|The Elvis Costello
Elvis records in Clarksdale
Elvis (Costello, that is) spotted in Clarksdale
By EMILY Le COZ, Staff Writer April 16, 2004
Tupelo and Memphis might claim Elvis Presley, but Clarksdale's got Elvis Costello - at least until today.
The British rock musician and his band, The Imposters, left the birthplace of the blues this morning after cutting a track for their new album due out Sept. 23.
During his two-day stay, split between The Shack Up Inn on Hopson Plantation and Jimbo Mathus' downtown recording studio, Costello needed no time adjusting to the slow pace of the Delta.
"I don't get to spend much time in small towns. I usually play in big cities, and the only time I get to see the country is out the window of a bus going down the interstate or from the window of a plane," said Costello, who lives in New York, Dublin and Vancouver. "It's nice to be here - I wish I could have stayed longer. Everybody is so welcoming."
Costello, who has released more than two dozen albums in his 25-year career and recorded the bulk of his new material for the upcoming CD at Sweet Tea Studio in Oxford. When he heard about Jimbo Mathus' operations in Clarksdale, however, the Grammy-award winner decided to take a detour.
Packed into a recording space smaller than the one he used to cut his first album - 1977's My Aim Is True - Costello and his band mates churned out a track for the new compilation. The studio's old-fashioned equipment and sound tiles will give the song a raw edge that Costello hopes will enhance the album.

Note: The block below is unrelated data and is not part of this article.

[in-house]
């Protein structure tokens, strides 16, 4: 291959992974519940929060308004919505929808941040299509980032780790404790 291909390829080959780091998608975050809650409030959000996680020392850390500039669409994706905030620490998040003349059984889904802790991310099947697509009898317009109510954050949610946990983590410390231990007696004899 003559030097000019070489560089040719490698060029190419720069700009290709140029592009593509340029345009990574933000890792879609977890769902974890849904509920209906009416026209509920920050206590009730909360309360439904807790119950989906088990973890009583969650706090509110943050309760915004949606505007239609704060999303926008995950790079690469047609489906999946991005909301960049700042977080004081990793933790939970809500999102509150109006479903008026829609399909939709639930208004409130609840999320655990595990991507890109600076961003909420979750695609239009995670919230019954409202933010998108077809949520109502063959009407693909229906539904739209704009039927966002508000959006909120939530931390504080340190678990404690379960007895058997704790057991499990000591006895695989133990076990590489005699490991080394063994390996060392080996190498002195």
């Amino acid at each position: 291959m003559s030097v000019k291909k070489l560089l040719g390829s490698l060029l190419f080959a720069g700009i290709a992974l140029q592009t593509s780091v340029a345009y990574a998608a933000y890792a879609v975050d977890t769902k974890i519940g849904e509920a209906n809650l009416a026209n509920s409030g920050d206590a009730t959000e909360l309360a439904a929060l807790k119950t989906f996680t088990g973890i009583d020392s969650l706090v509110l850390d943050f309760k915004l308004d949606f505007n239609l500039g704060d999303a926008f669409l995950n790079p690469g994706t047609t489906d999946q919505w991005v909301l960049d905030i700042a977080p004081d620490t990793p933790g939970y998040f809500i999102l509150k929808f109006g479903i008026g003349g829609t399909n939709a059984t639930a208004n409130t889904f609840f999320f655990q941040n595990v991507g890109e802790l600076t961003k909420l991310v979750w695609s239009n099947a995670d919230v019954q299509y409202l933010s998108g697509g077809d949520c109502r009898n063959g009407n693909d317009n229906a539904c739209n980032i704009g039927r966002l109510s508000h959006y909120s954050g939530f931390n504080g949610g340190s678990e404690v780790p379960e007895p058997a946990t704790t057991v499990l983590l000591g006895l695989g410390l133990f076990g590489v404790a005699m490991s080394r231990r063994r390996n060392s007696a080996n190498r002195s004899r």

"Jim's studio is an old room with old tiles, and it will give the music a different quality and a different character," Costello said. "It's nice and vivid."
Costello's idea to record in the South came after playing a Birmingham, Ala., show two years ago and receiving a warm welcome from the crowd. After bypassing this part of the county after firmly establishing his career in the late 70s, Costello realized it had something important to offer - a fresh perspective on the music he had honed in the past 25 years.
"It's good to play where we are less well-known because the crowd will let us know how we sound," Costello said. "We use them as a judge of our music and our new songs."
During their stint in the South, Costello and the band - pianist Steve Nieve, bassist Davey Farragher and drummer Pete Thomas - will play four shows in Oxford and two in Memphis to test their latest sound.
Although a Clarksdale performance wasn't planned this time, Costello joked about launching an album-release tour in September from Hopson Commissary - and only Hopson Commissary.
"Make everybody come to Clarksdale if they want to see us," Costello said. "This will be the only place we'll play."
Along with the album he's recording now - described as rhythm and blues - Costello will release a purely orchestral album on the same date. He spent months composing a musical score that was later performed by the London Symphony Orchestra.
Reaching far outside the traditional boundaries that seem to encapsulate Costello's work, the orchestral album shows another side of the multi-faceted musician.
"I'm used to telling stories with words, but I eventually made the music vivid enough to make it tell a story on its own," Costello said. "I'm proud of it. I think it has some beautiful things. People who know me from my rhythm and blues music will feel the powerful drive in this album."